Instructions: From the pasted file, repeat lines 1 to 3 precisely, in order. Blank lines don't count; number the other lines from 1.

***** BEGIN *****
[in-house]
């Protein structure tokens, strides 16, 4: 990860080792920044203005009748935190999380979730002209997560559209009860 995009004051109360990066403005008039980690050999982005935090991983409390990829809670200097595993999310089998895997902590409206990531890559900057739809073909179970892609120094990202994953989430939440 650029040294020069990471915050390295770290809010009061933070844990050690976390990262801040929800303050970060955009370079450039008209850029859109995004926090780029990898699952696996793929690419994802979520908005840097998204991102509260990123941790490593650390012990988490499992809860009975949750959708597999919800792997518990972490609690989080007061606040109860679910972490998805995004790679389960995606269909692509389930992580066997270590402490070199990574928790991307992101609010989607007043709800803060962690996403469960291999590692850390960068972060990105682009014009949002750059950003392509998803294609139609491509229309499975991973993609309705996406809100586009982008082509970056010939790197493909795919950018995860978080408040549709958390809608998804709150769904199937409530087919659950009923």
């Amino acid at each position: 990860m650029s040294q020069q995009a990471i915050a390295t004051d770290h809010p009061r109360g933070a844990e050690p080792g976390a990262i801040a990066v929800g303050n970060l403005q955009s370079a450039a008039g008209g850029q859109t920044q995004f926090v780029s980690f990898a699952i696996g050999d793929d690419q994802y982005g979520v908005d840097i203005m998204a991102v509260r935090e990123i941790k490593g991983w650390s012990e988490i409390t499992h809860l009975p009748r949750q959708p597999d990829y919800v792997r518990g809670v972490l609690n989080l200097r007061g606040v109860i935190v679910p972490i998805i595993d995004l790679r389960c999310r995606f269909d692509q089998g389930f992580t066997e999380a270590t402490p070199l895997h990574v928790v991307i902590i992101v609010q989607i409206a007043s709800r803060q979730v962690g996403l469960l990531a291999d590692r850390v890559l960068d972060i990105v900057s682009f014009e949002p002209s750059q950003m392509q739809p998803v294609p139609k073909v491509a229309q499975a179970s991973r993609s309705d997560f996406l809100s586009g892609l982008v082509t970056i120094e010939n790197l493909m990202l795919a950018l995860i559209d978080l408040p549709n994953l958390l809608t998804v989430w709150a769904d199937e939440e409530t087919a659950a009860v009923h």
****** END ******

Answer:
[in-house]
């Protein structure tokens, strides 16, 4: 990860080792920044203005009748935190999380979730002209997560559209009860 995009004051109360990066403005008039980690050999982005935090991983409390990829809670200097595993999310089998895997902590409206990531890559900057739809073909179970892609120094990202994953989430939440 650029040294020069990471915050390295770290809010009061933070844990050690976390990262801040929800303050970060955009370079450039008209850029859109995004926090780029990898699952696996793929690419994802979520908005840097998204991102509260990123941790490593650390012990988490499992809860009975949750959708597999919800792997518990972490609690989080007061606040109860679910972490998805995004790679389960995606269909692509389930992580066997270590402490070199990574928790991307992101609010989607007043709800803060962690996403469960291999590692850390960068972060990105682009014009949002750059950003392509998803294609139609491509229309499975991973993609309705996406809100586009982008082509970056010939790197493909795919950018995860978080408040549709958390809608998804709150769904199937409530087919659950009923």
């Amino acid at each position: 990860m650029s040294q020069q995009a990471i915050a390295t004051d770290h809010p009061r109360g933070a844990e050690p080792g976390a990262i801040a990066v929800g303050n970060l403005q955009s370079a450039a008039g008209g850029q859109t920044q995004f926090v780029s980690f990898a699952i696996g050999d793929d690419q994802y982005g979520v908005d840097i203005m998204a991102v509260r935090e990123i941790k490593g991983w650390s012990e988490i409390t499992h809860l009975p009748r949750q959708p597999d990829y919800v792997r518990g809670v972490l609690n989080l200097r007061g606040v109860i935190v679910p972490i998805i595993d995004l790679r389960c999310r995606f269909d692509q089998g389930f992580t066997e999380a270590t402490p070199l895997h990574v928790v991307i902590i992101v609010q989607i409206a007043s709800r803060q979730v962690g996403l469960l990531a291999d590692r850390v890559l960068d972060i990105v900057s682009f014009e949002p002209s750059q950003m392509q739809p998803v294609p139609k073909v491509a229309q499975a179970s991973r993609s309705d997560f996406l809100s586009g892609l982008v082509t970056i120094e010939n790197l493909m990202l795919a950018l995860i559209d978080l408040p549709n994953l958390l809608t998804v989430w709150a769904d199937e939440e409530t087919a659950a009860v009923h």